As against that decision this appeal has been brought. The  assessee in this case is a Hindu Undivided  Family  and the  concerned  assessment  year is  1954-55,  the  relevant accounting  period being the year ending Diwali  1953  i.e., November  6, 1953.  Previously a Hindu Undivided Family  was carrying on business under the name and style of  Sarupchand Hukamchand.  That family was carrying on several  businesses one  of  which was the management of  certain  mills.   That family disrupted on March 750 30,  1950.  The assessee is the branch of that  family.   On March  31,  1950,  a company under the  name  and  style  of Sarupchand Hukumamchand Private Ltd. was incorporated.   The capital  of  the company consisted of Rs. 5  crores  divided into  20,000  preference shares of Rs. 1,000  each  and  Rs. 3,000 ordinary shares of Rs. 1,000 each.  The company itself was  incorporated for the purpose of acquisition  from  M/s. Sarupchand    Hukumchand,   certain    managing    agencies, businesses, factories and properties and for that purpose to enter  into an agreement with the said firm and to carry  on business  as  managing agents of Rajkumar  Mills  Ltd.,  the Hukamchand Mills Ltd. and the Hira Mills Ltd. and the  other businesses mentioned more particularly in the Memorandum  of Association  of  the company.  The first  Directors  of  the company were (1)  Sir Hukamchand Saroopchandji (2)  Rajkumarsingh Hukamchandji (3)  Lady Kanchanbai Hukamchandji (4)  Mrs. Premkumaridevi Rajkumarisinghji (5)  Raja Bahadursingh Rajkumarsinghji (6)  Rustomji Cowasji Jall. The  qualification prescribed for a director under  Art.  53 was the holding of at least 10 shares in the company whether preference  or  ordinary  or  partly  preference  or  partly ordinary.  Art. 55 provided that the Directors may from time to time, appoint one or more of their body to the office  of managing  Director  or  manager on such terms  and  at  such remuneration  as  may be determined by  the  Directors.   In pursuance of the powers conferred on them under Art. 55, the Directors by their resolution dated March 31, 1950 appointed for the purpose of management of the business of the company Sir  Hukumchand  Rajoahadur,  Rajkumar  and  Rajabahadur  as managing Directors of ’,he company on a remuneration of  Rs. 5,0001-  per  month  for each of them  for  their  services. Under  Art. 63, the Directors were given certain powers  for the  management  of the company. they were  subject  to  the control  of the Board of Directors.  The three  branches  of the, original Hindu Undivided Family namely the branches  of Sir Seth Hukumchand, Lady Kanchanbai and Sri  Rajkumarsingh, were  allotted 5,000 shares of the face value of  Rs.  1,000 each.   The assessee’s branch represented by its  Karta  got 5,000  shares.  Rajkumar acquired 30 further shares  in  the name  of his wife, Premkumari and 10 shares in the  name  of Rajabahadur.   The  consideration for all  these  subsequent acquisitions was admittedly from the Hindu Undivided  Family funds.  All the 5,030 shares were treated in the books,  and the 751 balance  sheet of the assessee family as its property.   The dividends  in respect of these shares were also credited  to the  account of the family.  Sir Hukumchand died  and  after his  death  the  other  two continued  to  be  the  managing Directors.  For the years 1951-52, 1952-53 and 1953-54,  the receipt   of  this  Rs.  5,00011-  per  month  received   as remuneration  was  treated as the income of Rajkumar  as  an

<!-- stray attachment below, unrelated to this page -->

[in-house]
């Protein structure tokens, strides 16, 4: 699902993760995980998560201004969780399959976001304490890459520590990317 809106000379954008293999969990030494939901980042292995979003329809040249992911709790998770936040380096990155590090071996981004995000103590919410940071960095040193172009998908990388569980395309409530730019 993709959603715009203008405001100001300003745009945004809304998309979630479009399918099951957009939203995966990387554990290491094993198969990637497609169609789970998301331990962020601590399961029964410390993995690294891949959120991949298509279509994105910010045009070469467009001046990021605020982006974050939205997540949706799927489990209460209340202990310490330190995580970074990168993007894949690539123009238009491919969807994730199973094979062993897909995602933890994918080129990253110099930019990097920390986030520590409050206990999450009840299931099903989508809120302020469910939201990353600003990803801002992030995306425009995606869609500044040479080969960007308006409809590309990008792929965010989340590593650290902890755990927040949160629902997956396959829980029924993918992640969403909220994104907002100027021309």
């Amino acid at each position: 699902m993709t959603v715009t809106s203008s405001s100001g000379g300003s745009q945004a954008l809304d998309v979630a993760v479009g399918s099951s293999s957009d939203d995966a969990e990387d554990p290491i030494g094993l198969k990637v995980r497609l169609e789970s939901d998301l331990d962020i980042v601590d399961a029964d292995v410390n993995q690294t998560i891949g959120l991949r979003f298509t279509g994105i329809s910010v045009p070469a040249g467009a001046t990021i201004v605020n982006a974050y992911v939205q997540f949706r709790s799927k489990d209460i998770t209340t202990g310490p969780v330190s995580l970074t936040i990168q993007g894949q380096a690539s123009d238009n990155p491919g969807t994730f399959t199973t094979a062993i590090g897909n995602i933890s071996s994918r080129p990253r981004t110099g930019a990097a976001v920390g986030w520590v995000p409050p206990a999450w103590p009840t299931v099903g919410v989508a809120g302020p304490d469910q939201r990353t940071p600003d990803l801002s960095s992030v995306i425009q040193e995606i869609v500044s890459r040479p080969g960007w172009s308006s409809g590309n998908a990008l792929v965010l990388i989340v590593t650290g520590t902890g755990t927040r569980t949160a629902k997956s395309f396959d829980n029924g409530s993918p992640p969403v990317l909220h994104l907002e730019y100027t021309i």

individual  and  assessed  on  that  basis.   Similarly  the remuneration received by Sir Hukumchand and Rajabahadur have been  and  continued  to be  assessed  as  their  individual income.   In  making the assessment of the assessee  in  the year  1954-55, the Income-tax Officer referred to this  item in the following words               "It was claimed that the income from  managing               directors remuneration and from directors fees               is  assessable  in  his  hands  in  individual               capacity.    As   was  done   in   the   early               assessments also." For that reason he did not assess the sum of Rs.  60,000/and the  sitting fee of Rs. 1,420/- received by Rajkumar in  the account year relevant to the assessment year 1954-55 in  the hands  of the Hindu undivided family but they were  assessed in, the hands of Rajkumar as an individual.  On January  10, 1961,  the  Commissioner of Income-tax, in exercise  of  his power under s. 33(B) issued a notice to the assessee to show cause why the assessment of the assessee for the  assessment year  1954-55 should not be revised by treating the  sum  of Rs. 60,000/- plus Rs. 1,42O/- as the income of the  assessee Hindu Undivided Family of which Rajkumar was the Karta.  The assessee  opposed  that notice.  He claimed  the  amount  in question as his individual income.  The Commissioner did not accept the contention of the assessee and purporting to rely on the decision of this Court in Commissioner of Income-tax, West Bengal v. Kalu Babu Lal Chand,(1) held that  income was of  the  assessee.   He  taxed  the  assessee   accordingly. Aggrieved by that decision, the assessee took’ us the matter in appeal to the Income-tax Appellate Tribunal.  Before  the tribunal, learned Counsel for the assessee conceded that the sitting  fee of Rs. 1,420/- may be treated as the income  of the  assessee.  Hence the dispute centered round the sum  of Rs. 60,000,/- received by Rajkumar as salary.  The  tribunal upheld  the contention of the assessee.  The tribunal  after tracing the history of the Private Ltd.Co. of Rajkumar was a Director  and  the manner in which the  earlier  assessments were made observed : -- "From the facts set out above it is clear that this is not a part  and parcel of the same transaction or the same  scheme of arrangement.  Whatever may be said of (1) 37 I. I. T. R. 123.; 752 the bigger Hindu undivided family, it was sheer accident  of circumstances  that the smaller Hindu undivided family  came to hold these shares.  Both Rajkumar and Rajabahadur  belong to the same branch and both of them are managing  directors. The managing directors were appointed by a resolution of the Board  of Directors and they were subject to removal by  the Directors at any time.  The appointment of managing director was  not  conditioned upon either  Rajkumar  or  Rajabahadur acquiring  these  shares.  On the disruption of  the  larger Hindu  undivided family the smaller Hindu  undivided  family got  for its share certain shares.  Whatever may be said  of the  directors.’  fees,  that having been  now  conceded  as income  of  the Hindu undivided family, the same  cannot  be said of the managing directors’ remuneration.  The  managing director  holds  office by virtue of the resolution  of  the Board of Directors.  He may not be a servant of the  Company but still he receives his salary for his personal  services. The contribution of the capital may at best be considered as acquiring  the qualification of a director.  It is  not  all people  who hold shares that could automatically aspire  +to be  managing directors.  There is no evidence to  show  that Rajkumar  and Rajabahadur were appointed managing  directors